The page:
As a small business owner, you make many decisions that directly affect many people’s well-being, from employees to customers. Sometimes, despite your best efforts, your products or services can lead to an unfortunate outcome. That’s why it’s essential to be informed about insurance: if an incident does occur, your insurance coverage can decide your business’s future.

In recent years, many small businesses have chosen to work with contract workers rather than retaining full-time employees. This labor relationship is usually good for both parties. Still, some business owners fail to consider the legal implications. When you employ contractor workers, you are still taking on a risk of liability and will likely have to answer for any incidents they cause while working for your company.

The best way to protect yourself, your company, and your contractors in such instances are to have Commercial General Liability Insurance (CGL). Alternatively, some contractors who function as small businesses themselves already carry CGL, which means you don’t have to worry about covering them. Both options have their advantages, which you must weigh before deciding on how to proceed.

About CGL

Without insurance, accidents and mistakes can have serious financial repercussions. But what is CGL insurance? Also known as Business Liability Insurance and Commercial General Liability Insurance, CGL is a comprehensive policy considered essential for all types of small businesses. 

It provides coverage in cases of bodily injury, personal injury, or material damage that have been caused by your company’s operations, services or products, or that have occurred on the company’s premises.

CGL coverage can be necessary for a multitude of situations, such as:

  • One of your employees causes material damage to the customer’s property when providing a service.
  • A customer gets hurt because of an action by your employees or because of your services or products.
  • A customer or supplier slips and falls on the wet floor on your company’s premises and is injured.
  • An advertisement for your business results in defamation or libel claims.

In these and other situations in which a customer claims your business, or the actions of a contract worker employed by your business, caused bodily, property, or reputation damage, CGL can protect you by covering the following expenses:

  • Medical costs resulting from an injury caused by your employee.
  • Fees associated with legal actions (like attorney consultations or witness fees).
  • Judgments and settlements.

Remember that some issues are not covered by CGL, and you may need other types of insurance to be 100 percent protected. You should always see what kinds of insurance coverage are legally required by the state in which your business operates.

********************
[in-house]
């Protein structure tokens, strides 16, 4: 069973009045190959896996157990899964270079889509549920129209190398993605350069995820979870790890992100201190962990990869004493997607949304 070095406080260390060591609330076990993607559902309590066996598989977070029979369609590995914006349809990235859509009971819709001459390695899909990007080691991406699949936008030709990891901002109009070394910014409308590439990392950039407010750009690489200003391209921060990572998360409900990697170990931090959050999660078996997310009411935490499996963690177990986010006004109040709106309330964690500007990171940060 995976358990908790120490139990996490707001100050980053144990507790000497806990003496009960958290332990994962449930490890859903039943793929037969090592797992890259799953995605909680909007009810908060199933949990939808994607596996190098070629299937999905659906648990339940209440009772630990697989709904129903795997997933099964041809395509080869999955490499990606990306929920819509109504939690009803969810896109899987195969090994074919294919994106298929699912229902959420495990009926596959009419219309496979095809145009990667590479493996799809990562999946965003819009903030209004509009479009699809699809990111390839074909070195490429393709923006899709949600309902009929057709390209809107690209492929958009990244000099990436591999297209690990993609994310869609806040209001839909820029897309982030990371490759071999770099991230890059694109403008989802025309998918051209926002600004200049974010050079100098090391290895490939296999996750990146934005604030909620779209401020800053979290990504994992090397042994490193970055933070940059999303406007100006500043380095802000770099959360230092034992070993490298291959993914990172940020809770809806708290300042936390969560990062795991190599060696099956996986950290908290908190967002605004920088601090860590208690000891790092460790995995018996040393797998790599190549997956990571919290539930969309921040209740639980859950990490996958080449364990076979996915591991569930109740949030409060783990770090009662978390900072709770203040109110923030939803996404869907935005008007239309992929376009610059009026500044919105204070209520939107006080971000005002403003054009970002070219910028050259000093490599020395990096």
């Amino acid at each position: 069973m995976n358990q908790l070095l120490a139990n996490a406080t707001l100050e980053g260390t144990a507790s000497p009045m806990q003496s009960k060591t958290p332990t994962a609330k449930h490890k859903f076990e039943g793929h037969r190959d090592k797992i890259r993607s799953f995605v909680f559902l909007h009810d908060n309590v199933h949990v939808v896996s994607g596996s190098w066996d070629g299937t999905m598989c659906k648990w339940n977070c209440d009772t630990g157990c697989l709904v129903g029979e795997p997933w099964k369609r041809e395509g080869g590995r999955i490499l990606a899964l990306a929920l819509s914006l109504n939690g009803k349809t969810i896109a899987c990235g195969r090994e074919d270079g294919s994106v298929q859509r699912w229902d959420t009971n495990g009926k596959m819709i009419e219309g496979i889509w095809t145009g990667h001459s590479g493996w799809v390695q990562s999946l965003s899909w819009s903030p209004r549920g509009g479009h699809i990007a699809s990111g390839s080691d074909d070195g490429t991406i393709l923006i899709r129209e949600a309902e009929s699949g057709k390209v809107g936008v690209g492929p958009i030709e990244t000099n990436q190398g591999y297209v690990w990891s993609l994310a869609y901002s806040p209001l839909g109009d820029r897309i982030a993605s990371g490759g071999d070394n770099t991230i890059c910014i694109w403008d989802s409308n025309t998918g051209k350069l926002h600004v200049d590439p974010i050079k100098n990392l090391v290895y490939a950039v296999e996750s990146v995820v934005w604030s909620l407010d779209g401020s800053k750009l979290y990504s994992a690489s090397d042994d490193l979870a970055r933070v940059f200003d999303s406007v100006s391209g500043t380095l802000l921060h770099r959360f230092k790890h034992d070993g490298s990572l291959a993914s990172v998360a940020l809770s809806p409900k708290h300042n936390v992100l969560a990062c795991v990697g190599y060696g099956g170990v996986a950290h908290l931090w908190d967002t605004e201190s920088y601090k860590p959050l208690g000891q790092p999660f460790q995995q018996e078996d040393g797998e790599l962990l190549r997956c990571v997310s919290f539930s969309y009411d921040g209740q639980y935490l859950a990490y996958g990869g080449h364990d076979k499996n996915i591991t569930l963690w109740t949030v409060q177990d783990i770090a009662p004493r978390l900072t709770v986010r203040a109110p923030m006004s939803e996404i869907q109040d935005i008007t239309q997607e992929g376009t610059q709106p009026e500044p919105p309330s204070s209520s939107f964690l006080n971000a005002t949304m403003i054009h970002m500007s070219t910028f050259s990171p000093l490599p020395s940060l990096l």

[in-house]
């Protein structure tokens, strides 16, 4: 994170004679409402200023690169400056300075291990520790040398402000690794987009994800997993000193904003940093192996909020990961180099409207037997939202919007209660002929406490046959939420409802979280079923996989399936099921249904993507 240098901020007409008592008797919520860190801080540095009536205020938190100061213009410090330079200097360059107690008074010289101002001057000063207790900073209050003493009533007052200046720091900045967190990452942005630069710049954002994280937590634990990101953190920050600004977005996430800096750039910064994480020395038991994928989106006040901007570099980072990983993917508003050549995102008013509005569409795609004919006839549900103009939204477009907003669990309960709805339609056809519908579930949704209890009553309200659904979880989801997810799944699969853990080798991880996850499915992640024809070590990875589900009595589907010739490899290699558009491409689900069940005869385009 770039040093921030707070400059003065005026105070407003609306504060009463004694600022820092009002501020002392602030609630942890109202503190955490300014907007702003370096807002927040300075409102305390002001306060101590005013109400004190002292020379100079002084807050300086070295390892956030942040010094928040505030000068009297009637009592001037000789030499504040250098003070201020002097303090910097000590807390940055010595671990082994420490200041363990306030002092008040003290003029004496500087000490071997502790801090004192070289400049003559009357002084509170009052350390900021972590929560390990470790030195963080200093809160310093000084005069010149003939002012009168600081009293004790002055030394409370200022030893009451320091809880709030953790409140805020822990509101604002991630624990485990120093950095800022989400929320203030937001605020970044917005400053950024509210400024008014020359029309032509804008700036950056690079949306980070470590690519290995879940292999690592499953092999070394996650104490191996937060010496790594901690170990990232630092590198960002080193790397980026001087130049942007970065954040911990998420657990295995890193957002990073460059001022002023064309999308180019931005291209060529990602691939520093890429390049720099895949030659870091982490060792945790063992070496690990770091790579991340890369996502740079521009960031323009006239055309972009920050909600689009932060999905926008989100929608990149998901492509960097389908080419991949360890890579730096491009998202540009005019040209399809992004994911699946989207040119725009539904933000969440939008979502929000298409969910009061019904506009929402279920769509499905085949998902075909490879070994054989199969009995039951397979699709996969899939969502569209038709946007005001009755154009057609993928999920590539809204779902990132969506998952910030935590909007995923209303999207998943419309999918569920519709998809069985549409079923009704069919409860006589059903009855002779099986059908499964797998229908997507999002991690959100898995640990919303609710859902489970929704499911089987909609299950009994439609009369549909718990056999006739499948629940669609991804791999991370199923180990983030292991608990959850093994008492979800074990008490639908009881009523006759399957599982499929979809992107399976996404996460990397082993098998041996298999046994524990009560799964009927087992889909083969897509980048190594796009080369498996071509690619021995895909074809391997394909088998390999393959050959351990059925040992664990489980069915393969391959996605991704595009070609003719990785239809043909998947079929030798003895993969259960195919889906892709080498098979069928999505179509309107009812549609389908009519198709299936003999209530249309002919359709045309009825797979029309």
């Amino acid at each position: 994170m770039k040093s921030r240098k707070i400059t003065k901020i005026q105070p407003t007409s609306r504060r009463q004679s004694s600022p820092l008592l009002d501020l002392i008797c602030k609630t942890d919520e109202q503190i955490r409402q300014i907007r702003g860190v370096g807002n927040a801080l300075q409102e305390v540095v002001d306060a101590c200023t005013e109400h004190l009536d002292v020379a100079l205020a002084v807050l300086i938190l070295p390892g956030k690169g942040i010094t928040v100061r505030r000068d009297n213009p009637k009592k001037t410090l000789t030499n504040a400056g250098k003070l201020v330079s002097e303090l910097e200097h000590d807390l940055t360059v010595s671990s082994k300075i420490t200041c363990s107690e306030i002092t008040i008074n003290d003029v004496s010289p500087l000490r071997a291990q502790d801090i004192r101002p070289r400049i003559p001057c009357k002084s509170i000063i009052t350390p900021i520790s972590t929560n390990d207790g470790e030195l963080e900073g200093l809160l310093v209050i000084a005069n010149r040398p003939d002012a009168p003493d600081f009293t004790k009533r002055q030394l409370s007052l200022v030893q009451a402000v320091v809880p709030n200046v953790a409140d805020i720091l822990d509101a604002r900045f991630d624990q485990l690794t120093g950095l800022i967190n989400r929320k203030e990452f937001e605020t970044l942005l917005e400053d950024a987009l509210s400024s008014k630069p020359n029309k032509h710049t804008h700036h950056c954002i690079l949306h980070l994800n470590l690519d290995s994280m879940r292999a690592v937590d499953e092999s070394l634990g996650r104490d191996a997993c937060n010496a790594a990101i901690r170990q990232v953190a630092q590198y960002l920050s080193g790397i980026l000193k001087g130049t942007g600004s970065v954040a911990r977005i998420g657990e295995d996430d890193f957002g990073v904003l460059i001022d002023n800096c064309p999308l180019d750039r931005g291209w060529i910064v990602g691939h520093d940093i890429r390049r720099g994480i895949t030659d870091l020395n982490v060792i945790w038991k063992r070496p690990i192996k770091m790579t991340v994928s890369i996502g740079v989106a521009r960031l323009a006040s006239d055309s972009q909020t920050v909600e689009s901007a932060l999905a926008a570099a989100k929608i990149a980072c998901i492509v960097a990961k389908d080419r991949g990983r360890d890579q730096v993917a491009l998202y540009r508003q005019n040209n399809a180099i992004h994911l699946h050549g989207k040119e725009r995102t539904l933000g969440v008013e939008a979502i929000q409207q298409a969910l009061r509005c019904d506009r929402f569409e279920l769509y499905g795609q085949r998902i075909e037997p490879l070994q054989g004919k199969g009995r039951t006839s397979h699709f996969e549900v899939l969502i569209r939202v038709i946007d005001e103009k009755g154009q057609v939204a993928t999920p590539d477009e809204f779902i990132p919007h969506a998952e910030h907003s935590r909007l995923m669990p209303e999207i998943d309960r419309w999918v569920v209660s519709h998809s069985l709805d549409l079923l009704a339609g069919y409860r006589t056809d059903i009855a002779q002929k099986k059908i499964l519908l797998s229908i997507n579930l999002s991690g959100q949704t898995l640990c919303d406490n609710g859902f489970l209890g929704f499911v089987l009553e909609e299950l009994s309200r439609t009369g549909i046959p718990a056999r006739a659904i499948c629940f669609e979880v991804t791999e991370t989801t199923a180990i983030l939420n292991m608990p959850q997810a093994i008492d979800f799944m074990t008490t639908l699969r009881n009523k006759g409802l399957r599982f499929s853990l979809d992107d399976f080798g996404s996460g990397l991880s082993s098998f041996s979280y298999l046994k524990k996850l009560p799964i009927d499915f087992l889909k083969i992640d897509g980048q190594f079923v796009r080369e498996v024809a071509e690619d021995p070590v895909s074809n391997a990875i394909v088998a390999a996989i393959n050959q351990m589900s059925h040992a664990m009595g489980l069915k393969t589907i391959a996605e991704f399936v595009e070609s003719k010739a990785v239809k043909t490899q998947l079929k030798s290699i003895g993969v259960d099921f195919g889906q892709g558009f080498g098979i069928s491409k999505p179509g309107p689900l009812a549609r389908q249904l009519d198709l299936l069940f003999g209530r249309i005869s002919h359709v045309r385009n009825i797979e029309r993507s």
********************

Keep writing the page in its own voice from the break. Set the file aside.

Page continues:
Pros of Purchasing Your Own Policy

Having your own CGL coverage is a guarantee that you are protecting yourself and others. It’s less stressful to know that you are covered rather than having to rely on third-party insurance. As the policy-holder, you will always be in a position to manage the coverage, ask questions, and make decisions about how to proceed with filing a particular claim.

If you employ a contract worker who guarantees they carry their own CGL policy, there’s always a chance their policy might be lapsed or might not cover your company’s needs. If an incident does occur under these circumstances, it’s you and your company that will be in trouble.

Reviewing each contractor’s individual policy can also be time-consuming. If you carry your own policy, your company can work with a range of contractors without having to worry about whether your newest worker is covered or not.

Pros of Hiring Contractors Who Carry Their Own Policies

Contractors are often small business owners in their own right, having formed Sole Proprietorships for their contracting services. If they have done so, they can purchase CGL to protect themselves from claims alleging material or bodily harm when they are hired for any job.

You can save money on a CGL policy by working only with contract workers who already have their own insurance. Some states even allow business owners to go without CGL completely, as long as they can prove that all of their contractors have policies.

Know Your State’s Laws

Different states have different insurance requirements, so be sure you understand what’s required of you. In some states, contractors are required by law to carry CGL. In others, they are not. Some states require insurance coverage for contract workers in certain sectors (like construction contractors or developers). In California, for example, CGL is mandatory for virtually all contractors. Research the requirements of the law in your state to avoid surprises.

The More Protection, the Better

Commercial General Liability Insurance is the most comprehensive and essential insurance coverage that a small business can have, as it protects the business in a wide variety of situations. While it may seem more practical (and economical) to work only with contractors who already have CGL, carrying the policy yourself provides you with extra reassurance. It can also reassure customers by clarifying that they will be adequately compensated if something unexpected happens with a product or service they have purchased from your company.

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